#8 posted 12-13-2009 09:29 PM

Structurally I don’t believe there is an issue with which way the stile and rails run, however, with the rails running through the stiles you end up with exposed end grain which is a more difficult finishing issue if you want the stiles and rails to have a homogeneous finish.

Btw when did biscuit construction qualify as ‘old school’?

-- criticism: the art of analyzing and evaluating the quality of an artistic work...

View dlcarver's profile


270 posts in 4974 days

#9 posted 12-14-2009 12:27 AM

Don’t know where I would put all those clamps Scott….. I would have to build on to house them.
Fine job thanks for the post.

-- Dave Leitem,Butler,Pa.,

View ND2ELK's profile


13494 posts in 5018 days

#10 posted 12-14-2009 01:26 AM

Hi Scott

Looks like a special cabinet will done. What makes it extra special is you guys did it together. Looking forward to seeing the finished project. Thanks for posting.

God Bless

-- Mc Bridge Cabinets, Iowa

View David Murray's profile

David Murray

187 posts in 4359 days

#11 posted 12-14-2009 01:50 PM

Looks good, I think sanding is everyone’s favorite part of woodworking isn’t it. Look forward to seeing completed project.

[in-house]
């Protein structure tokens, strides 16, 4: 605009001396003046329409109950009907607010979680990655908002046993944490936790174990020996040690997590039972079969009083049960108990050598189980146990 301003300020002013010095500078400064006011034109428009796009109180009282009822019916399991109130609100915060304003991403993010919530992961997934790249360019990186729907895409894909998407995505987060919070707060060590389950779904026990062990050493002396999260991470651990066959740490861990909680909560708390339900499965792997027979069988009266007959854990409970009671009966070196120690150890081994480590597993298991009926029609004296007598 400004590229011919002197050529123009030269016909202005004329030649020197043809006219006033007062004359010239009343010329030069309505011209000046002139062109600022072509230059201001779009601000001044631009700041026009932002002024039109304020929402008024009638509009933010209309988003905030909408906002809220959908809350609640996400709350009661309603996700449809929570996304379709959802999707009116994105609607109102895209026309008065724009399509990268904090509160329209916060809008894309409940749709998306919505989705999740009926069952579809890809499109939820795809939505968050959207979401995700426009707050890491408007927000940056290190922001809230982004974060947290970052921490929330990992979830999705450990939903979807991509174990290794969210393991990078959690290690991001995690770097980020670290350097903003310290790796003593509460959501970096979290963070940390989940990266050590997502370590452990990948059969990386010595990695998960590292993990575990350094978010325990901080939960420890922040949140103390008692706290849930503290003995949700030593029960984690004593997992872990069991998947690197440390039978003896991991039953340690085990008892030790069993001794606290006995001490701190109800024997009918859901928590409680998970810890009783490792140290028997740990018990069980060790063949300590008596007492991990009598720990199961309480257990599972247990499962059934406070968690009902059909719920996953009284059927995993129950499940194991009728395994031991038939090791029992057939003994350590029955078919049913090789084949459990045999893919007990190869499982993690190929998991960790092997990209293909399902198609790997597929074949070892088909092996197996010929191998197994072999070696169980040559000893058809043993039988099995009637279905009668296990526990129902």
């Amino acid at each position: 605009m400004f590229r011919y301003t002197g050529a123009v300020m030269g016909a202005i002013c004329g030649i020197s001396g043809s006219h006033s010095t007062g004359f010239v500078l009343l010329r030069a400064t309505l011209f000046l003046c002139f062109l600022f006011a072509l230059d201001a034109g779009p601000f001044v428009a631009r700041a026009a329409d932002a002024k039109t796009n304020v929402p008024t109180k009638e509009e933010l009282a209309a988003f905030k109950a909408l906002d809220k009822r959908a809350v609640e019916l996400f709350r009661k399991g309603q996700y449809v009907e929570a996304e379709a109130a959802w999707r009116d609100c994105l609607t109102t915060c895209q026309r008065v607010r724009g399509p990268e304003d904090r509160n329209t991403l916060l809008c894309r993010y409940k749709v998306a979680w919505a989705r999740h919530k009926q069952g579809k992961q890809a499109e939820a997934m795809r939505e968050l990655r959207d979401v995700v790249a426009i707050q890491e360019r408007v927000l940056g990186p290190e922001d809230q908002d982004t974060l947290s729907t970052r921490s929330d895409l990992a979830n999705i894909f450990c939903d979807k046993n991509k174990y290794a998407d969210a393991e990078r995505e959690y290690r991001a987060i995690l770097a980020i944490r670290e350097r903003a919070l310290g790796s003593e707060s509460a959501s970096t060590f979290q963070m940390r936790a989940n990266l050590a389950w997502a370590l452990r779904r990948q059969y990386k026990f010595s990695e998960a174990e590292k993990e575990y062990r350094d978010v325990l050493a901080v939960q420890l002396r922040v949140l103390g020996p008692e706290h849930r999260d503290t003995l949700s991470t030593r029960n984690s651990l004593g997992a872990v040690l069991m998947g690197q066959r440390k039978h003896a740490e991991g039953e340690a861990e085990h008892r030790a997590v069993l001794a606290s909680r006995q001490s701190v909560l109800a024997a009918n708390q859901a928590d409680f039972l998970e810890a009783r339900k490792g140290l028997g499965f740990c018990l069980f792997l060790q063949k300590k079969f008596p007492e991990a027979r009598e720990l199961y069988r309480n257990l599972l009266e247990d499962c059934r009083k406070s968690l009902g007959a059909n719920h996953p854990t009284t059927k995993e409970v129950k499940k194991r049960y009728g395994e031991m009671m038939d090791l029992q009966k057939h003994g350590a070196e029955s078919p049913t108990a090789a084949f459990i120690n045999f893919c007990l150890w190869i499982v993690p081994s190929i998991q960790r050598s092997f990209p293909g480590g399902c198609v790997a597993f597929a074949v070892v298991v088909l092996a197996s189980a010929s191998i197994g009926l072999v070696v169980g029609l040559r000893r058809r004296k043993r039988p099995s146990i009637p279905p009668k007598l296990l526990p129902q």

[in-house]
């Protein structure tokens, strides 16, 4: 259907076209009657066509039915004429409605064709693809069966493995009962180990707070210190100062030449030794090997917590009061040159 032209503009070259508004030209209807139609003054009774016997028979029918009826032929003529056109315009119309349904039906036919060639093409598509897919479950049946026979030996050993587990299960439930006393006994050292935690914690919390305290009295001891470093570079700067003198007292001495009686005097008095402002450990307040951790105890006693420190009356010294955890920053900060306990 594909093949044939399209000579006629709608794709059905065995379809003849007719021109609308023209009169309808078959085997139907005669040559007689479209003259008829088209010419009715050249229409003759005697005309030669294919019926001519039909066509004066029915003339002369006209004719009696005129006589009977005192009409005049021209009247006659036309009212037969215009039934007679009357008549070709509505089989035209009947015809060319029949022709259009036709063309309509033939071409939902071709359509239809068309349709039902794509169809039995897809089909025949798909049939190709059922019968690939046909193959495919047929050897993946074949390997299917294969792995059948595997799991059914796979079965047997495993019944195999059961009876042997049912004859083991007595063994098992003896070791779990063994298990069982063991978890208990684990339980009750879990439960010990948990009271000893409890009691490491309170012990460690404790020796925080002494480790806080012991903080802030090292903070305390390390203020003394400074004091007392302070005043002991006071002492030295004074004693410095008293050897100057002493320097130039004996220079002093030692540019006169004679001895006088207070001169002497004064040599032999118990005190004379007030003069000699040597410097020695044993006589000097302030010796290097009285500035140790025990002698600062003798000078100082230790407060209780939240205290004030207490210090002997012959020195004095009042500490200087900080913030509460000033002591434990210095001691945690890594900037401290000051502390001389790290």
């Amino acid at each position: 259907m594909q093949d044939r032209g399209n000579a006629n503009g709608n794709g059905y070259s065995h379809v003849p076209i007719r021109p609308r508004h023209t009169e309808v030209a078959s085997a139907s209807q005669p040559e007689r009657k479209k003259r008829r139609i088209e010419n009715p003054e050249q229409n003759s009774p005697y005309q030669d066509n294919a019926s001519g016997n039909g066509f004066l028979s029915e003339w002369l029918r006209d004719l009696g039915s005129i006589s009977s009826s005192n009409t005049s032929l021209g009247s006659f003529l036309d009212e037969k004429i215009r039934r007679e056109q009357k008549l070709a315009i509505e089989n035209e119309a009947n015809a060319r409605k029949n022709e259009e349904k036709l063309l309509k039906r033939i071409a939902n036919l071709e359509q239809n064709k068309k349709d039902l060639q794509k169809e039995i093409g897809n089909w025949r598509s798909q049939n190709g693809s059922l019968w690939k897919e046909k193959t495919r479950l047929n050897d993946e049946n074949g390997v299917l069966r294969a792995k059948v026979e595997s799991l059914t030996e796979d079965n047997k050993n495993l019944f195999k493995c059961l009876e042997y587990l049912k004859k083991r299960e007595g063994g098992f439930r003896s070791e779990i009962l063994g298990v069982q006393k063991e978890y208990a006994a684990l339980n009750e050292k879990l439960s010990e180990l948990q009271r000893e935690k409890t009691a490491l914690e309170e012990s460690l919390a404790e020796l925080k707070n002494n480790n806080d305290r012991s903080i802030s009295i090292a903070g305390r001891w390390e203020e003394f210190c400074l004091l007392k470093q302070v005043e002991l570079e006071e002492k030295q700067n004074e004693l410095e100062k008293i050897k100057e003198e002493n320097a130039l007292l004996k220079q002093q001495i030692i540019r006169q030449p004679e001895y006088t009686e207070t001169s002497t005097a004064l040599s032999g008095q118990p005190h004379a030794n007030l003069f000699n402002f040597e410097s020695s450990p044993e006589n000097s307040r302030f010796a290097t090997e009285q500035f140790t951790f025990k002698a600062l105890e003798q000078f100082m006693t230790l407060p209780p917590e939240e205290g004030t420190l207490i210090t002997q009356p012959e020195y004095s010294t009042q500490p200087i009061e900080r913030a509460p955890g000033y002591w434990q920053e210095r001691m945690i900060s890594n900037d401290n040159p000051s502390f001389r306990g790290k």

-- Dave from "The Sawdust Shed"

View patron's profile


13722 posts in 4585 days

#12 posted 12-14-2009 02:08 PM

a great team project , scott ,

i bet there will be many more coming ,
now that your DIL is learning about
’ honey do lists ’ .

have a great holidays !

-- david - only thru kindness can this world be whole . If we don't succeed we run the risk of failure. Dan Quayle

View blockhead's profile


1475 posts in 4553 days

#13 posted 12-18-2009 08:03 PM

Looking really good Scott. Its nice to teach someone a thing or two about woodworking. Its then that I realize how much I know. I then get on LJ’s and realize how much I don’t know. Looking forward to the next installment.

-- Brad, Oregon- The things that come to those who wait, may be the things left by those who got there first.

View PurpLev's profile


8652 posts in 4893 days

#14 posted 12-18-2009 08:20 PM

looks like a fantastic journey… this piece will carry some good stories with itself for years to come

-- ㊍ When in doubt - There is no doubt - Go the safer route.

View Joe or Murph's profile

Joe or Murph

16 posts in 4333 days

#15 posted 12-25-2009 05:18 AM

Looks great Scott, nice job!!!

-- J.G.Murphy